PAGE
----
$$\require{cancel}$$

13: Variational Methods

We have seen, in Sect. 8.3, that we can solve Schrödinger's equation exactly to find the stationary eigenstates of a hydrogen atom. Unfortunately, it is not possible to find exact solutions of Schrödinger's equation for atoms more complicated than hydrogen, or for molecules. In such systems, the best that we can do is to find approximate solutions. Most of the methods which have been developed for finding such solutions employ the so-called variational principle discussed below.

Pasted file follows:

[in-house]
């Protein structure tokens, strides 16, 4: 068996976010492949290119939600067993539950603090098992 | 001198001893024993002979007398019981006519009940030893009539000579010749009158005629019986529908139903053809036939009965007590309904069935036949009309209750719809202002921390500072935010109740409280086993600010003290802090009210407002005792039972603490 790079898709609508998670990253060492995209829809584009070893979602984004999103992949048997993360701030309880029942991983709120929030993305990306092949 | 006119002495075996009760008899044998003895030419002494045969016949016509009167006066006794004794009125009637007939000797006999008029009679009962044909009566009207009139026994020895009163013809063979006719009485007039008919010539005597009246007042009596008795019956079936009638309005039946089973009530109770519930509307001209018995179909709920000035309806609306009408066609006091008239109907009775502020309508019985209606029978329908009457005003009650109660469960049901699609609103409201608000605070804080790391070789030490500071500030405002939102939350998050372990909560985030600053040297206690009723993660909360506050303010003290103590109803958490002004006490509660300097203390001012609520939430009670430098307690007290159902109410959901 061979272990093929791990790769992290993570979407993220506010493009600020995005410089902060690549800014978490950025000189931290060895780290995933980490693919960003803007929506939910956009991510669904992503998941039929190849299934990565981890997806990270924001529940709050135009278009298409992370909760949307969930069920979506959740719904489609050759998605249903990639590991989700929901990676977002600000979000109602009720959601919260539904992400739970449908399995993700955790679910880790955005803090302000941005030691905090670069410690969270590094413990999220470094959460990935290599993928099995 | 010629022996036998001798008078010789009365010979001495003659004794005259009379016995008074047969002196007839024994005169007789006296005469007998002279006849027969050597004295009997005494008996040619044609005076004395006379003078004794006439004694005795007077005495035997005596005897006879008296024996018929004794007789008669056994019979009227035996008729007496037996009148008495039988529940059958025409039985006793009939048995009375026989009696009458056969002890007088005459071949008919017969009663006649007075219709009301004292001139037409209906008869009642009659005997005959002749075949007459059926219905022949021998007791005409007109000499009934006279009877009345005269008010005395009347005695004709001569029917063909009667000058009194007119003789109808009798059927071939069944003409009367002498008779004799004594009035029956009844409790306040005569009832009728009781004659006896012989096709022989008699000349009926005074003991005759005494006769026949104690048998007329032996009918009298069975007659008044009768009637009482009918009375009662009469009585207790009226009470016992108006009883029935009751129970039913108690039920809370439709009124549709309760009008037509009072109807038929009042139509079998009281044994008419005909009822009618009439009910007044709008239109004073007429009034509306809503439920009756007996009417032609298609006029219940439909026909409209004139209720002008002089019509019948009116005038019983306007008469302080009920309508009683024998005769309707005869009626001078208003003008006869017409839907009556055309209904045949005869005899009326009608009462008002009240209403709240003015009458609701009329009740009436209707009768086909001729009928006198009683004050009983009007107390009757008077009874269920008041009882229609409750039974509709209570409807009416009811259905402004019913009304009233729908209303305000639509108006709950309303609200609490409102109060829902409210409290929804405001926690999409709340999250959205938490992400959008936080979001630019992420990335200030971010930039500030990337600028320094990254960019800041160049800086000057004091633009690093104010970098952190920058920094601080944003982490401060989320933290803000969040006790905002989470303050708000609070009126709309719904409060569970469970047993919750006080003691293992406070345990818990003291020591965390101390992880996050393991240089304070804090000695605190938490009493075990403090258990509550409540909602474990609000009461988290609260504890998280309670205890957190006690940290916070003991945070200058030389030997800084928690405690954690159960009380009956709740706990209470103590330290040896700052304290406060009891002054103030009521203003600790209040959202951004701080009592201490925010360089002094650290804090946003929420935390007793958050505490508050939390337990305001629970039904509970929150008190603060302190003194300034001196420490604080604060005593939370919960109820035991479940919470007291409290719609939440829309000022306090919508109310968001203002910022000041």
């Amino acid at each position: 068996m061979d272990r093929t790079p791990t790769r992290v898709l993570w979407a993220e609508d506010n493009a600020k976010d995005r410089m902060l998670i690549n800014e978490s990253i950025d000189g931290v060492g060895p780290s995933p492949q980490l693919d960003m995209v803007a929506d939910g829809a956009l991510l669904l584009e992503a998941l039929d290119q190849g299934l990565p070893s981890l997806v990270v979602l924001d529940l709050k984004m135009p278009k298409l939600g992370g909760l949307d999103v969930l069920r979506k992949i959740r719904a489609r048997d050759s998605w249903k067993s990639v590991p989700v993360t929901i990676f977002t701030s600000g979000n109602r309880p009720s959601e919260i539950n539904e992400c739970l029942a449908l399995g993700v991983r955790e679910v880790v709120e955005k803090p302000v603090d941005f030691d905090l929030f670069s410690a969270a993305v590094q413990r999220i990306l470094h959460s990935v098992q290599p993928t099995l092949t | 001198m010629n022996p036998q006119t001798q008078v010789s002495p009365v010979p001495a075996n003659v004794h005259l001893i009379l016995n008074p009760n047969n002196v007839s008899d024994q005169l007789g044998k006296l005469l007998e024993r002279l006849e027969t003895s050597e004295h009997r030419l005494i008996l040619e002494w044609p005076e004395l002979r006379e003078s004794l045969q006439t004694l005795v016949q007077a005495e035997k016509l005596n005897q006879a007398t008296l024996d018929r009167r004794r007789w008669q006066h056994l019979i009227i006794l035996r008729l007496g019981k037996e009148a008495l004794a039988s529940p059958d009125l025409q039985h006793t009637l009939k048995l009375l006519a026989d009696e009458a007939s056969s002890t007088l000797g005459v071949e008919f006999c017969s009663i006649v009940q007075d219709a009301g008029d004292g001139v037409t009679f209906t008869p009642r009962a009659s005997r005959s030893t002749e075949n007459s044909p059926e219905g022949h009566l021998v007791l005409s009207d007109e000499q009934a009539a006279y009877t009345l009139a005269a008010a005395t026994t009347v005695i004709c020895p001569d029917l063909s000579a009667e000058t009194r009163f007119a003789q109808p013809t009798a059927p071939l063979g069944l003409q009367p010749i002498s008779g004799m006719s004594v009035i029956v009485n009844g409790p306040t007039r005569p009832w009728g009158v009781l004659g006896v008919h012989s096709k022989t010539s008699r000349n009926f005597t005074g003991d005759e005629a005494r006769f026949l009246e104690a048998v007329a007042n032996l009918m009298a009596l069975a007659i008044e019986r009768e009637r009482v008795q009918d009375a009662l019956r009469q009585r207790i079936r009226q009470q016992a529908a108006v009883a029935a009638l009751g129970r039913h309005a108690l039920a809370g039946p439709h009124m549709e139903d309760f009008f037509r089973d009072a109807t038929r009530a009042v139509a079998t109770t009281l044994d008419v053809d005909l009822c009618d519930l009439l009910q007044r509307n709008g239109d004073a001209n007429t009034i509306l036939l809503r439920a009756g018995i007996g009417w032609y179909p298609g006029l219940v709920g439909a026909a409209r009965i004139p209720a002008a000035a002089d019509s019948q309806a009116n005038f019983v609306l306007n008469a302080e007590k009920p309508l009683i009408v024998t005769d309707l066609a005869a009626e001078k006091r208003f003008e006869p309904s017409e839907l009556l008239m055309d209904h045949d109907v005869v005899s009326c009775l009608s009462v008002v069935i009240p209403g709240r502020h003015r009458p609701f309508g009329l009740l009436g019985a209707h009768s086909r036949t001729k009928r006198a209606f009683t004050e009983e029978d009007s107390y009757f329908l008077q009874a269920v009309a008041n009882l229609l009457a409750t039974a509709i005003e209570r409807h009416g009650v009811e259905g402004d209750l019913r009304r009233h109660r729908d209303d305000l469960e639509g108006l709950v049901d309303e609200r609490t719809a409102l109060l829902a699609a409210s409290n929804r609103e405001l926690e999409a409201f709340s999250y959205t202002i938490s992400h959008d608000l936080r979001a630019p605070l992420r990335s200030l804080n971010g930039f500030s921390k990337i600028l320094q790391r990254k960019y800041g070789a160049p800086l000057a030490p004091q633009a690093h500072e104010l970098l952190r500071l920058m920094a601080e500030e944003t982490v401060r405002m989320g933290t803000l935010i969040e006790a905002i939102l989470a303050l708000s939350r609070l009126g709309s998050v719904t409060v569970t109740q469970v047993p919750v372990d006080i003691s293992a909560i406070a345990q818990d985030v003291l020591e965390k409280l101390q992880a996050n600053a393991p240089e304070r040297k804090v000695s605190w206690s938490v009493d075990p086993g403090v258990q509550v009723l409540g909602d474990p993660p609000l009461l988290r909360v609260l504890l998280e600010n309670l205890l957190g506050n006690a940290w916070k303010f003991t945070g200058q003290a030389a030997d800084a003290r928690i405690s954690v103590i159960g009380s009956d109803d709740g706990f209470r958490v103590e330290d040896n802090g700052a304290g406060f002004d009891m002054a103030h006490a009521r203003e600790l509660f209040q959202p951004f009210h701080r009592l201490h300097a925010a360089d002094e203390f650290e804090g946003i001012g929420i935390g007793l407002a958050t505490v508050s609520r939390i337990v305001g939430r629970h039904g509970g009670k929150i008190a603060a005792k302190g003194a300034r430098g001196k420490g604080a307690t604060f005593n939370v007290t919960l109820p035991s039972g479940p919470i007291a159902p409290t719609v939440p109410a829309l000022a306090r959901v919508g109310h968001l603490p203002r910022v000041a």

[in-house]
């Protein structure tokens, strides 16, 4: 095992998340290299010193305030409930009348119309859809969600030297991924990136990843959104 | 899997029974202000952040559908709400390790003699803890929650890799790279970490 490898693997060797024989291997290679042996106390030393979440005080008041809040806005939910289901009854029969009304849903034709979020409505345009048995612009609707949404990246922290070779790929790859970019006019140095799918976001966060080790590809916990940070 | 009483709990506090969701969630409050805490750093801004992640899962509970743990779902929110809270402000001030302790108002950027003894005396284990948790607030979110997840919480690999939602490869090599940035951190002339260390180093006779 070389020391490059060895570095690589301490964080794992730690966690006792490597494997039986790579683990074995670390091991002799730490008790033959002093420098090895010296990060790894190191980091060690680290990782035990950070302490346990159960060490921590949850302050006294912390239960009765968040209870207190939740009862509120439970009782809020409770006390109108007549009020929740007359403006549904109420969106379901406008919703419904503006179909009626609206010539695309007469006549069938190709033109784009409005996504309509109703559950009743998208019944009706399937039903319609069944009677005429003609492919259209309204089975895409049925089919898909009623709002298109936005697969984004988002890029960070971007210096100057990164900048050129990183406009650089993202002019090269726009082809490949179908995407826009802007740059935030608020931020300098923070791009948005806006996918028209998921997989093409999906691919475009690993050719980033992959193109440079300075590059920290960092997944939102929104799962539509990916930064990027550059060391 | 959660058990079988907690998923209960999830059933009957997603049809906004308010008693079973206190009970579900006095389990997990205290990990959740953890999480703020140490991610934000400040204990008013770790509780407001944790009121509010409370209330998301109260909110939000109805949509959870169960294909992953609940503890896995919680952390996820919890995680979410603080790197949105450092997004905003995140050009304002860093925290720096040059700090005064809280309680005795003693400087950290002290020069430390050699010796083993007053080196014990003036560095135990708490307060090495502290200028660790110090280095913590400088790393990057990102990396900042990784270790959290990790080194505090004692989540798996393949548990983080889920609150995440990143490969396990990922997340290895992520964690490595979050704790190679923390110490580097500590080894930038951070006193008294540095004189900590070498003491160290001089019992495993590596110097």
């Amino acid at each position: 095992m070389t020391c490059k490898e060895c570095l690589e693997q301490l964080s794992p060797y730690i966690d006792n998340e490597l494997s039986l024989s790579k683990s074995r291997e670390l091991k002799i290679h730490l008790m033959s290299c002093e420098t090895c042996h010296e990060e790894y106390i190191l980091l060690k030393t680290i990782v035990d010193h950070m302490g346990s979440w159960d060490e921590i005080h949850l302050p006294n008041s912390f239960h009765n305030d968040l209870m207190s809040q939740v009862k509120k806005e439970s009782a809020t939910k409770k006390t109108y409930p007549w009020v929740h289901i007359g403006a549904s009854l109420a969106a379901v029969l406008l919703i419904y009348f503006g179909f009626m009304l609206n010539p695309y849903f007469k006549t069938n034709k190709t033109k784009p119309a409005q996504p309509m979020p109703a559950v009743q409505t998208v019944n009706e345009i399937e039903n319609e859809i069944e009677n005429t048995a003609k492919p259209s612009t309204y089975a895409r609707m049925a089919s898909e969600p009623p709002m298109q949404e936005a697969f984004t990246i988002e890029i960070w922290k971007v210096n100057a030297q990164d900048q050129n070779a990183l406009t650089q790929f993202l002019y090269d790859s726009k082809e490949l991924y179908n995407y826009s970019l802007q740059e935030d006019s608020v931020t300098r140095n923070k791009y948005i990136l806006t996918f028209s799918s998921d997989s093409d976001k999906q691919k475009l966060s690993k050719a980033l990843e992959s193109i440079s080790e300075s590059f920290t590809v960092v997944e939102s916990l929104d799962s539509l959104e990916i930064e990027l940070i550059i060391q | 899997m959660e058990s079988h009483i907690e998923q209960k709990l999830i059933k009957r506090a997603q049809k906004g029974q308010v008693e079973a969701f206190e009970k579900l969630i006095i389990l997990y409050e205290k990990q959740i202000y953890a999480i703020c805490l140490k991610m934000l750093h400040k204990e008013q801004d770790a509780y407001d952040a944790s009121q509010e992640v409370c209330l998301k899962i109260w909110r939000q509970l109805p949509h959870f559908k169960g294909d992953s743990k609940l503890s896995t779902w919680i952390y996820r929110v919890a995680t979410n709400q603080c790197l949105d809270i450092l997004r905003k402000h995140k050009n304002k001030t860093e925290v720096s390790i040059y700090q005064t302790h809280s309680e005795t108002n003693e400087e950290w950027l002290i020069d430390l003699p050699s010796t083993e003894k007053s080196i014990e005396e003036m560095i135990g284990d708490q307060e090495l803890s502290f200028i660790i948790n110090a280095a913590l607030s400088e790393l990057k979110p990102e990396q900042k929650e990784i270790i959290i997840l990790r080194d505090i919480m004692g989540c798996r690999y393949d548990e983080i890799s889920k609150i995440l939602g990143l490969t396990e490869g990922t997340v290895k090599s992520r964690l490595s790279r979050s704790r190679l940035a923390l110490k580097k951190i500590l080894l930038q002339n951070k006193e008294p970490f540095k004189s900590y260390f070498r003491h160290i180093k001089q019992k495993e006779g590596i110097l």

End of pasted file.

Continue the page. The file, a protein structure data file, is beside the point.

• 13.1: Variational Principle
The variational principle states, quite simply, that the ground-state energy is always less than or equal to the expectation value of H calculated with the trial wavefunction
• 13.2: Helium Atom
A helium atom consists of a nucleus of charge +2e surrounded by two electrons. Let us attempt to estimate its ground-state energy.
• 13.3: Hydrogen Molecule Ion
The hydrogen molecule ion consists of an electron orbiting about two protons, and is the simplest imaginable molecule. Let us investigate whether or not this molecule possesses a bound state: that is, whether or not it possesses a ground-state whose energy is less than that of a hydrogen atom and a free proton.

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